Lowering the central heating temperature by just one degree Centigrade could ease the effects of type 2 diabetes, a new study has suggested.
Dutch researchers say exposing people with type 2 diabetes to slighter colder climates could increase insulin sensitivity by more than 40 per cent.
Consequently the study team believe these findings could influence further research into tackling rates of obesity and type 2 diabetes.
Study lead author Professor Wouter van Marken Lichtenbelt, from the Maastricht University in Holland, said: “It has previously been assumed that stable fixed indoor temperatures would satisfy comfort and health in most people.
“However, this research indicates that mild cold and variable temperatures may have a positive effect on our health. Mild cold and warm environments increase metabolism, thereby targeting obesity by counterbalancing excess energy intake.”
When participants with type 2 diabetes were exposed to intermittent mild cold, this increased their insulin sensitivity by 40 per cent. There were also some indications that heart health could be positively affected by regular exposure to heat and cold.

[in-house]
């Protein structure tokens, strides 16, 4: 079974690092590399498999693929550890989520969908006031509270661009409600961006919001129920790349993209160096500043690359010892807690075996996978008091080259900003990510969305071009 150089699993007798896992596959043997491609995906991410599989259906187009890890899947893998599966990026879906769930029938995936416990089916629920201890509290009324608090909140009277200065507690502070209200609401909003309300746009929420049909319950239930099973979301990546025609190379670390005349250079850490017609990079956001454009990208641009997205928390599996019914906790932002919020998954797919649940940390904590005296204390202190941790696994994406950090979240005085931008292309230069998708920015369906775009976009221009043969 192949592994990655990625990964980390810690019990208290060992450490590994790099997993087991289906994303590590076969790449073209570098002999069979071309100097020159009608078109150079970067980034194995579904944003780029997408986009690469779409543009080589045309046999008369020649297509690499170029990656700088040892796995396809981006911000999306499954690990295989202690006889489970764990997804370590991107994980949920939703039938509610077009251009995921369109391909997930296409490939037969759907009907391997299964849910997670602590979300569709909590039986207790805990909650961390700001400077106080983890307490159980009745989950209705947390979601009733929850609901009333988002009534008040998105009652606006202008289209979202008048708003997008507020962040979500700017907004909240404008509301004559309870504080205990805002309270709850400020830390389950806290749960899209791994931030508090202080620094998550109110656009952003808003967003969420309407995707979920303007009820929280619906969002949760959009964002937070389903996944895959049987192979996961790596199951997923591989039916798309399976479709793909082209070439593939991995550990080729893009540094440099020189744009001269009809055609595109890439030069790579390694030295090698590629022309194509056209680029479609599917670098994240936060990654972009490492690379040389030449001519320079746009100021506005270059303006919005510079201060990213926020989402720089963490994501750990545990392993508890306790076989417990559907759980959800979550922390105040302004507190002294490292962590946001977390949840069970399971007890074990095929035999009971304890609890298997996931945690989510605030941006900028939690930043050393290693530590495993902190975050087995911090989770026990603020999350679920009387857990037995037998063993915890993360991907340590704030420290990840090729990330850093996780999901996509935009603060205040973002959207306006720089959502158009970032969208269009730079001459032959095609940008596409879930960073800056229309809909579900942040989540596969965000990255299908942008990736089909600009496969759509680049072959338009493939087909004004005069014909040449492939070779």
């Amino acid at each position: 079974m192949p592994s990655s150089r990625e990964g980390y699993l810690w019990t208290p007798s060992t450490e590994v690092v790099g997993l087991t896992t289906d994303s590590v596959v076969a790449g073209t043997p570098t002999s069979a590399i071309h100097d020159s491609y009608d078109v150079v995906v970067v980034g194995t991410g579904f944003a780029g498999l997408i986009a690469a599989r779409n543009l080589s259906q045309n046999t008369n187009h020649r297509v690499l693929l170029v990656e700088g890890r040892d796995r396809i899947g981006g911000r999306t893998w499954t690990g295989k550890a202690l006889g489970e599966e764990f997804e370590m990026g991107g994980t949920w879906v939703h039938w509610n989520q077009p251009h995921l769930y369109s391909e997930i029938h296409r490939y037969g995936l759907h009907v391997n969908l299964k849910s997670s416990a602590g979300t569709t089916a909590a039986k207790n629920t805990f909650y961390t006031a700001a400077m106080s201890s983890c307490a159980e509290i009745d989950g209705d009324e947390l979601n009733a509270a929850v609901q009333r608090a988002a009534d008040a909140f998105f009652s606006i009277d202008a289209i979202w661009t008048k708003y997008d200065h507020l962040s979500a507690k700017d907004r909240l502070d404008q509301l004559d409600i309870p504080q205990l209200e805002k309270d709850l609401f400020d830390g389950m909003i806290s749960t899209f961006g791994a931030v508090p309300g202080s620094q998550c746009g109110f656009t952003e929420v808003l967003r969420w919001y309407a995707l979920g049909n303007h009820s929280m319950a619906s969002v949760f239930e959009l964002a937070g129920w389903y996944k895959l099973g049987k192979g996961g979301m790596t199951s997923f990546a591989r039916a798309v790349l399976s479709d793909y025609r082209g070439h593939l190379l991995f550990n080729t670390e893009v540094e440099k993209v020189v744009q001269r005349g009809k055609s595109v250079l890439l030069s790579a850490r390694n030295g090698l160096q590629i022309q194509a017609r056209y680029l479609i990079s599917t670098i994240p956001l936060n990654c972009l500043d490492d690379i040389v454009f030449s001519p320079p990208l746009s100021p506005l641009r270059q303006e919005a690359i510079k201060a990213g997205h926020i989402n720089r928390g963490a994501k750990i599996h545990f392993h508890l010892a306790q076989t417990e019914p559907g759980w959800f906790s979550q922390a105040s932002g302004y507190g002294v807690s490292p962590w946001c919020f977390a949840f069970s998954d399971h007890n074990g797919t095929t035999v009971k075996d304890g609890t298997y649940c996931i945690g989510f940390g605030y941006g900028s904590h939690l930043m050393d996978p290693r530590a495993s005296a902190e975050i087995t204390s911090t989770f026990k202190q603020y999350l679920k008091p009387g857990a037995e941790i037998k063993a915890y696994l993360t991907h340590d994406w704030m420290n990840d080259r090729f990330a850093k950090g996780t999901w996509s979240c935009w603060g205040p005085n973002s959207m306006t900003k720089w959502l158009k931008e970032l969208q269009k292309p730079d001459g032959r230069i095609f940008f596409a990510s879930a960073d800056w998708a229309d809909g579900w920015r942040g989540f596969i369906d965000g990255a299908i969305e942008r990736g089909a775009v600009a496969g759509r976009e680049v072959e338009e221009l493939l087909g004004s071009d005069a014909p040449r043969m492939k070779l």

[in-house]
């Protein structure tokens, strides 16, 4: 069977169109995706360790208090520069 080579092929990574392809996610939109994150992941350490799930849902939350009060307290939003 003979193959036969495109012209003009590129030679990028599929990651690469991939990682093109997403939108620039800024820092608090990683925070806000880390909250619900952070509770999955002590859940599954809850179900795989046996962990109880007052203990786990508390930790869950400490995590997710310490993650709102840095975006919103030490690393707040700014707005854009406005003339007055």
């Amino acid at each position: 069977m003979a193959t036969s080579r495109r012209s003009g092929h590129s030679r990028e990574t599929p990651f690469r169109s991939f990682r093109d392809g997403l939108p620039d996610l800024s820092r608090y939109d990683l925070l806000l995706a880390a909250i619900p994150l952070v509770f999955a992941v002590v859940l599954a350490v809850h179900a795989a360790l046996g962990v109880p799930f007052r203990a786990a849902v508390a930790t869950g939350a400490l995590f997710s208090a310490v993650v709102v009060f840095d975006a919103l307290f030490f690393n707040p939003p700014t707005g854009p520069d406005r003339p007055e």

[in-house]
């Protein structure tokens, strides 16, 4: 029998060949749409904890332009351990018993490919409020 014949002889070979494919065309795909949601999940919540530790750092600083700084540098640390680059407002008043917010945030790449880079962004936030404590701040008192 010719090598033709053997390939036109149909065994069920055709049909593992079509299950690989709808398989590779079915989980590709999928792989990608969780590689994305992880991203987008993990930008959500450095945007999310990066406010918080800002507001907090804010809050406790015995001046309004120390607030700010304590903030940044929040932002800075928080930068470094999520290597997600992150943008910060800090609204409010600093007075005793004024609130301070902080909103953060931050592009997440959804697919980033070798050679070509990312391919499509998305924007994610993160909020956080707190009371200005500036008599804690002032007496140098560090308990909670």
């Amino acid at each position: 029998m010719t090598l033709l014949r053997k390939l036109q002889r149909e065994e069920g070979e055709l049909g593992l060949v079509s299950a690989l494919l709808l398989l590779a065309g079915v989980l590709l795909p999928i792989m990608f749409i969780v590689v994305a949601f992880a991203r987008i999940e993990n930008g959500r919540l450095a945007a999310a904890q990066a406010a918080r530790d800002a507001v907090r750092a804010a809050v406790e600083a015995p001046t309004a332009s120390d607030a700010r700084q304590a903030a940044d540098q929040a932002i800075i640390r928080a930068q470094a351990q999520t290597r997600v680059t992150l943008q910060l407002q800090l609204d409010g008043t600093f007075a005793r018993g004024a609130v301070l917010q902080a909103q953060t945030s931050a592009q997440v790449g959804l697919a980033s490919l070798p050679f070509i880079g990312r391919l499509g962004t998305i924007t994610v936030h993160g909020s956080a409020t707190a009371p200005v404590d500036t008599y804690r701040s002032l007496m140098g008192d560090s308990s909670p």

The authors say adjusting the thermostat in homes and offices could have significant positive health benefits. In 2014, the same team discovered that colder temperatures could help tackle obesity.
The latest study has shown that when exposed to cooler temperatures people quickly adapt and end up feeling less tired and have more energy.
The findings of the recent study have been published in the Building Research and Information journal.
Speaking to The Telegraph, Richard Lorch, editor in chief of the journal, said: “This ground-breaking research provides a new approach to how we think about the heating and cooling of our buildings.
“The health benefits from a short exposure to a more varied temperature range will redefine our expectations on thermal comfort. In turn, this will change our practices for heating and cooling our buildings.”
Earlier this year the Maastricht researchers reported that higher outdoor temperatures could be associated with an increased risk of type 2 diabetes.

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